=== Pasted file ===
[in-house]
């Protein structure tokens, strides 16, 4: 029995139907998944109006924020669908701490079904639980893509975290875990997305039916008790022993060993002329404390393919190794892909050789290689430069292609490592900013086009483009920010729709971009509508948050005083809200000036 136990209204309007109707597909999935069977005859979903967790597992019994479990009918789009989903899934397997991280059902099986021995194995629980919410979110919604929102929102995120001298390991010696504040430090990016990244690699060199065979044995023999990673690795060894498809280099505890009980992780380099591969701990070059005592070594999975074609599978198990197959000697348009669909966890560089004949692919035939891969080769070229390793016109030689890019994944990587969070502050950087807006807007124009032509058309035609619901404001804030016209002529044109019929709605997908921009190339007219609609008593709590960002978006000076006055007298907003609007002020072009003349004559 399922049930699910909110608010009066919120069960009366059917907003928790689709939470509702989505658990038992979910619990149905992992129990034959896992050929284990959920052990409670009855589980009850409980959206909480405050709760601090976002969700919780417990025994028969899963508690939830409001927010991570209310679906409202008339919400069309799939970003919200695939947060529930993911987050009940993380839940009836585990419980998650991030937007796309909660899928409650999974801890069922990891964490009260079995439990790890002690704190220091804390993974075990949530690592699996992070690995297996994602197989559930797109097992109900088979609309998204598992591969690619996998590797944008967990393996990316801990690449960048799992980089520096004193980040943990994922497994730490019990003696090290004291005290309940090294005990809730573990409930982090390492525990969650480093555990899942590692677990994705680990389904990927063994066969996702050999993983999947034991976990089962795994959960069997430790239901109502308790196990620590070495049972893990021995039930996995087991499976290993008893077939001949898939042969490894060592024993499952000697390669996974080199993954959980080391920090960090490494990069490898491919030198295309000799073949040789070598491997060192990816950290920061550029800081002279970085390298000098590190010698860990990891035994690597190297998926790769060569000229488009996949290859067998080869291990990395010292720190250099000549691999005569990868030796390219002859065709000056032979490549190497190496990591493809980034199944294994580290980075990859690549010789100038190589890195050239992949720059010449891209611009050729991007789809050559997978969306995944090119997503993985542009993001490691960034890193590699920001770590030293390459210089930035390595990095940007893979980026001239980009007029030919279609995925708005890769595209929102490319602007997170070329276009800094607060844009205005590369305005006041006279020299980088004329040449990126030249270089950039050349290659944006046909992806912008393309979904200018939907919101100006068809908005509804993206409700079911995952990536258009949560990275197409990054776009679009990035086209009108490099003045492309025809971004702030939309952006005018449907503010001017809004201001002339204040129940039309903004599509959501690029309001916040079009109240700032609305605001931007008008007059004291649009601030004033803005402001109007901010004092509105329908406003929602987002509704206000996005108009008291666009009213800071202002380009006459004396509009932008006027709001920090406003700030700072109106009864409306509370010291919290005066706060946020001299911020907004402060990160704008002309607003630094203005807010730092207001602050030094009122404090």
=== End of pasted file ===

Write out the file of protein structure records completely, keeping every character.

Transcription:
[in-house]
């Protein structure tokens, strides 16, 4: 029995139907998944109006924020669908701490079904639980893509975290875990997305039916008790022993060993002329404390393919190794892909050789290689430069292609490592900013086009483009920010729709971009509508948050005083809200000036 136990209204309007109707597909999935069977005859979903967790597992019994479990009918789009989903899934397997991280059902099986021995194995629980919410979110919604929102929102995120001298390991010696504040430090990016990244690699060199065979044995023999990673690795060894498809280099505890009980992780380099591969701990070059005592070594999975074609599978198990197959000697348009669909966890560089004949692919035939891969080769070229390793016109030689890019994944990587969070502050950087807006807007124009032509058309035609619901404001804030016209002529044109019929709605997908921009190339007219609609008593709590960002978006000076006055007298907003609007002020072009003349004559 399922049930699910909110608010009066919120069960009366059917907003928790689709939470509702989505658990038992979910619990149905992992129990034959896992050929284990959920052990409670009855589980009850409980959206909480405050709760601090976002969700919780417990025994028969899963508690939830409001927010991570209310679906409202008339919400069309799939970003919200695939947060529930993911987050009940993380839940009836585990419980998650991030937007796309909660899928409650999974801890069922990891964490009260079995439990790890002690704190220091804390993974075990949530690592699996992070690995297996994602197989559930797109097992109900088979609309998204598992591969690619996998590797944008967990393996990316801990690449960048799992980089520096004193980040943990994922497994730490019990003696090290004291005290309940090294005990809730573990409930982090390492525990969650480093555990899942590692677990994705680990389904990927063994066969996702050999993983999947034991976990089962795994959960069997430790239901109502308790196990620590070495049972893990021995039930996995087991499976290993008893077939001949898939042969490894060592024993499952000697390669996974080199993954959980080391920090960090490494990069490898491919030198295309000799073949040789070598491997060192990816950290920061550029800081002279970085390298000098590190010698860990990891035994690597190297998926790769060569000229488009996949290859067998080869291990990395010292720190250099000549691999005569990868030796390219002859065709000056032979490549190497190496990591493809980034199944294994580290980075990859690549010789100038190589890195050239992949720059010449891209611009050729991007789809050559997978969306995944090119997503993985542009993001490691960034890193590699920001770590030293390459210089930035390595990095940007893979980026001239980009007029030919279609995925708005890769595209929102490319602007997170070329276009800094607060844009205005590369305005006041006279020299980088004329040449990126030249270089950039050349290659944006046909992806912008393309979904200018939907919101100006068809908005509804993206409700079911995952990536258009949560990275197409990054776009679009990035086209009108490099003045492309025809971004702030939309952006005018449907503010001017809004201001002339204040129940039309903004599509959501690029309001916040079009109240700032609305605001931007008008007059004291649009601030004033803005402001109007901010004092509105329908406003929602987002509704206000996005108009008291666009009213800071202002380009006459004396509009932008006027709001920090406003700030700072109106009864409306509370010291919290005066706060946020001299911020907004402060990160704008002309607003630094203005807010730092207001602050030094009122404090």